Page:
--> Geomorphology of Carbonate Systems and Reservoir Modeling: Carbonate Training Images, FDM Cubes, and MPS Simulations, by Marjorie Levy, Paul M. (Mitch) Harris, Sebastien Strebelle, and Eugene C. Rankey, #40289 (2008)

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PSGeomorphology of Carbonate Systems and Reservoir Modeling: Carbonate Training Images, FDM Cubes, and MPS Simulations*


Marjorie Levy1, Paul M. (Mitch) Harris1, Sebastien Strebelle1, and Eugene C. Rankey2


Search and Discovery Article #40289 (2008)

Posted July 15, 2008


*Adapted from poster presentation at AAPG Annual Convention, Long Beach, CA, April 1-4, 2007.

Click to view list of articles adapted from presentations by P.M. (Mitch) Harris or by his co-workers and him at AAPG meetings from 2000 to 2008.


1 Chevron Energy Technology Company, San Ramon, CA ([email protected]; [email protected]; [email protected])

2 University of Miami CSL, Miami, FL ([email protected])



Modern carbonates serve as important analogs for reservoir studies, especially with a recent change in emphasis to more quantification of facies characteristics. The purpose of this study is to demonstrate the utility of facies attributes from modern analogs in Multiple-Point Statistics (MPS)/Facies Distribution Modeling (FDM) of carbonate reservoirs.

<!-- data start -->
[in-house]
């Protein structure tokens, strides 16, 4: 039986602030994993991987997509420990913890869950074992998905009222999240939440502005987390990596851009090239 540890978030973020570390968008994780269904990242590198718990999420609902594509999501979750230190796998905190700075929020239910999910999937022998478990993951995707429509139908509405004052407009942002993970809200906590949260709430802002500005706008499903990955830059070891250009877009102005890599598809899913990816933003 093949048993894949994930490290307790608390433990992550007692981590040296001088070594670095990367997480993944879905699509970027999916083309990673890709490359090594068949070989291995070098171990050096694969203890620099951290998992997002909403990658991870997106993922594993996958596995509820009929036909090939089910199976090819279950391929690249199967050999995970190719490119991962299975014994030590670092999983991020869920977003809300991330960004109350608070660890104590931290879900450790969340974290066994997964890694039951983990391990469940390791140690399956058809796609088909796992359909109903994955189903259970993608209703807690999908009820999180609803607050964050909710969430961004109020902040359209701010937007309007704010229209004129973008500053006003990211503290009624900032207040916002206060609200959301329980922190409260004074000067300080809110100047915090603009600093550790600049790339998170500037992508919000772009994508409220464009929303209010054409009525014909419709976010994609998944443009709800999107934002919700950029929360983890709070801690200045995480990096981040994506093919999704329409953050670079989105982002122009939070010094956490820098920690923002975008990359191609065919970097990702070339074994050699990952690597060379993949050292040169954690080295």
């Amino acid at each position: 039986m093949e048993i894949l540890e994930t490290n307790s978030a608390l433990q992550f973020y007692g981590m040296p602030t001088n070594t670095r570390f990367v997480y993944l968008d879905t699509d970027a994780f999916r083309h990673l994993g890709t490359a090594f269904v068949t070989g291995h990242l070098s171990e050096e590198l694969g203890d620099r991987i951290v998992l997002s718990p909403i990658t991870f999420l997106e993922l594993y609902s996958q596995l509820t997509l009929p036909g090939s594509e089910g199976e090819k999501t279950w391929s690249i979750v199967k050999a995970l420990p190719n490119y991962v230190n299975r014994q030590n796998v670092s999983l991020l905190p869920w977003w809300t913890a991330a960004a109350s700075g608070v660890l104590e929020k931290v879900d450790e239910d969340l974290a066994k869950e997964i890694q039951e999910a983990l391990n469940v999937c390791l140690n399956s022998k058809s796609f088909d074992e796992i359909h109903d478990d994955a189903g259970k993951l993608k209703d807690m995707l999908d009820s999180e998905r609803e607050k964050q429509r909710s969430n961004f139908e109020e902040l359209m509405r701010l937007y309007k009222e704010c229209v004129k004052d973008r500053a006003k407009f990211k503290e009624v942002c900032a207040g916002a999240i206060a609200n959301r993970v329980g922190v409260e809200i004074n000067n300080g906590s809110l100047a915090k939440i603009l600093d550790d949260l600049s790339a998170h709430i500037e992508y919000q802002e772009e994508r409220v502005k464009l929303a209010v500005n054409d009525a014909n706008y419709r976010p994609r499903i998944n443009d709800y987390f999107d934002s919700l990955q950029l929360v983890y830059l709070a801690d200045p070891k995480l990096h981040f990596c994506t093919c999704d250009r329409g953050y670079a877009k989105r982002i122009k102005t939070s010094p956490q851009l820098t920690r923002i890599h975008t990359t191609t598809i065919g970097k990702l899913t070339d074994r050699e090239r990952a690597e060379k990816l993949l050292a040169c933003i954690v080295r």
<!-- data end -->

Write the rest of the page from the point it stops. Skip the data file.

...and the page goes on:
To explore use of data from the Modern, an isolated platform was modeled using training images, FDM cubes, and MPS simulations for varied grainstone and reef reservoir types. Grainstone shoals are linear, sinuous, or crescent-shaped; each can contain barcrest, barflank, and island environments. These examples are based on modern analogs from the Bahamas and show a range of grainstone geometries that might be expected in the subsurface. Our reef examples are based on modern analogs from Belize. Barrier reefs are continuous and discontinuous; continuous barrier reefs can have associated sand aprons. Patch reefs and small aprons can occur in the platform interior.

MPS training images are constructed for individual facies and for combined facies associations drawing upon a dimensional database for input parameter ranges. The training image is a 3D conceptual model of the reservoir, containing information about facies dimensions and relationships among facies geobodies. Facies depocenter maps are generated for the various facies, and the stratigraphy of the reservoir is modeled by digitizing a vertical proportion curve reflecting the variations of facies proportions with depth. The map data and the vertical data are combined to generate facies probability cubes. The facies probability cube allows controlling the spatial distribution of the facies in the MPS model when combined with the training image. These facies-based MPS earth models are being used to test which input parameters have the greatest impact on flow behavior for uncertainty management.




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